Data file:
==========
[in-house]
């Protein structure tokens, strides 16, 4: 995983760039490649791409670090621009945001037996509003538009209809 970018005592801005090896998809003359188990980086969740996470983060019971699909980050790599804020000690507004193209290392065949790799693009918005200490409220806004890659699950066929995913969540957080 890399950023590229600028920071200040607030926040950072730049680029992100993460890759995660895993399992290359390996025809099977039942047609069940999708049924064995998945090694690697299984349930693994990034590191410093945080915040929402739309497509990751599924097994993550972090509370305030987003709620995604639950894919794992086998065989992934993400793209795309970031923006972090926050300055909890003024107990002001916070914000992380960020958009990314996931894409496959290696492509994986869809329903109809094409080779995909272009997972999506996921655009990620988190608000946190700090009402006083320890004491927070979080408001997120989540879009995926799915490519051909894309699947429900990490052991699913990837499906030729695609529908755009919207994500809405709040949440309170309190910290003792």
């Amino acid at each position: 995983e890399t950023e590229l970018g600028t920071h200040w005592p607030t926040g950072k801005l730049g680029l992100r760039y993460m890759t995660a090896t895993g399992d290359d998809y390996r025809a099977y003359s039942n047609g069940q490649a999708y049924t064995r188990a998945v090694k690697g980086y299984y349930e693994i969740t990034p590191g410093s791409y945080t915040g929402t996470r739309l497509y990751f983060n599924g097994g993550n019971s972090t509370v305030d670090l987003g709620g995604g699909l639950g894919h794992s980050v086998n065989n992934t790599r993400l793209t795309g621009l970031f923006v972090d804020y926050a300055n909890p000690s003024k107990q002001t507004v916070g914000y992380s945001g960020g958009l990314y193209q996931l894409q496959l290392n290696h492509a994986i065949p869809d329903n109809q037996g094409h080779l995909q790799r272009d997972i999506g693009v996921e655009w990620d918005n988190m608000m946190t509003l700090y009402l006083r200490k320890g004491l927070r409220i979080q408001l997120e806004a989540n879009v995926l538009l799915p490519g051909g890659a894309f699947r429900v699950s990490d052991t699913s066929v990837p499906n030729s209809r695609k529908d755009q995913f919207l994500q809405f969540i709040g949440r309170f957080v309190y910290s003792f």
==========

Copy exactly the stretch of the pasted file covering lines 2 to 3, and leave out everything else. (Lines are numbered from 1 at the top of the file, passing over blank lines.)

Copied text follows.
């Protein structure tokens, strides 16, 4: 995983760039490649791409670090621009945001037996509003538009209809 970018005592801005090896998809003359188990980086969740996470983060019971699909980050790599804020000690507004193209290392065949790799693009918005200490409220806004890659699950066929995913969540957080 890399950023590229600028920071200040607030926040950072730049680029992100993460890759995660895993399992290359390996025809099977039942047609069940999708049924064995998945090694690697299984349930693994990034590191410093945080915040929402739309497509990751599924097994993550972090509370305030987003709620995604639950894919794992086998065989992934993400793209795309970031923006972090926050300055909890003024107990002001916070914000992380960020958009990314996931894409496959290696492509994986869809329903109809094409080779995909272009997972999506996921655009990620988190608000946190700090009402006083320890004491927070979080408001997120989540879009995926799915490519051909894309699947429900990490052991699913990837499906030729695609529908755009919207994500809405709040949440309170309190910290003792």
């Amino acid at each position: 995983e890399t950023e590229l970018g600028t920071h200040w005592p607030t926040g950072k801005l730049g680029l992100r760039y993460m890759t995660a090896t895993g399992d290359d998809y390996r025809a099977y003359s039942n047609g069940q490649a999708y049924t064995r188990a998945v090694k690697g980086y299984y349930e693994i969740t990034p590191g410093s791409y945080t915040g929402t996470r739309l497509y990751f983060n599924g097994g993550n019971s972090t509370v305030d670090l987003g709620g995604g699909l639950g894919h794992s980050v086998n065989n992934t790599r993400l793209t795309g621009l970031f923006v972090d804020y926050a300055n909890p000690s003024k107990q002001t507004v916070g914000y992380s945001g960020g958009l990314y193209q996931l894409q496959l290392n290696h492509a994986i065949p869809d329903n109809q037996g094409h080779l995909q790799r272009d997972i999506g693009v996921e655009w990620d918005n988190m608000m946190t509003l700090y009402l006083r200490k320890g004491l927070r409220i979080q408001l997120e806004a989540n879009v995926l538009l799915p490519g051909g890659a894309f699947r429900v699950s990490d052991t699913s066929v990837p499906n030729s209809r695609k529908d755009q995913f919207l994500q809405f969540i709040g949440r309170f957080v309190y910290s003792f």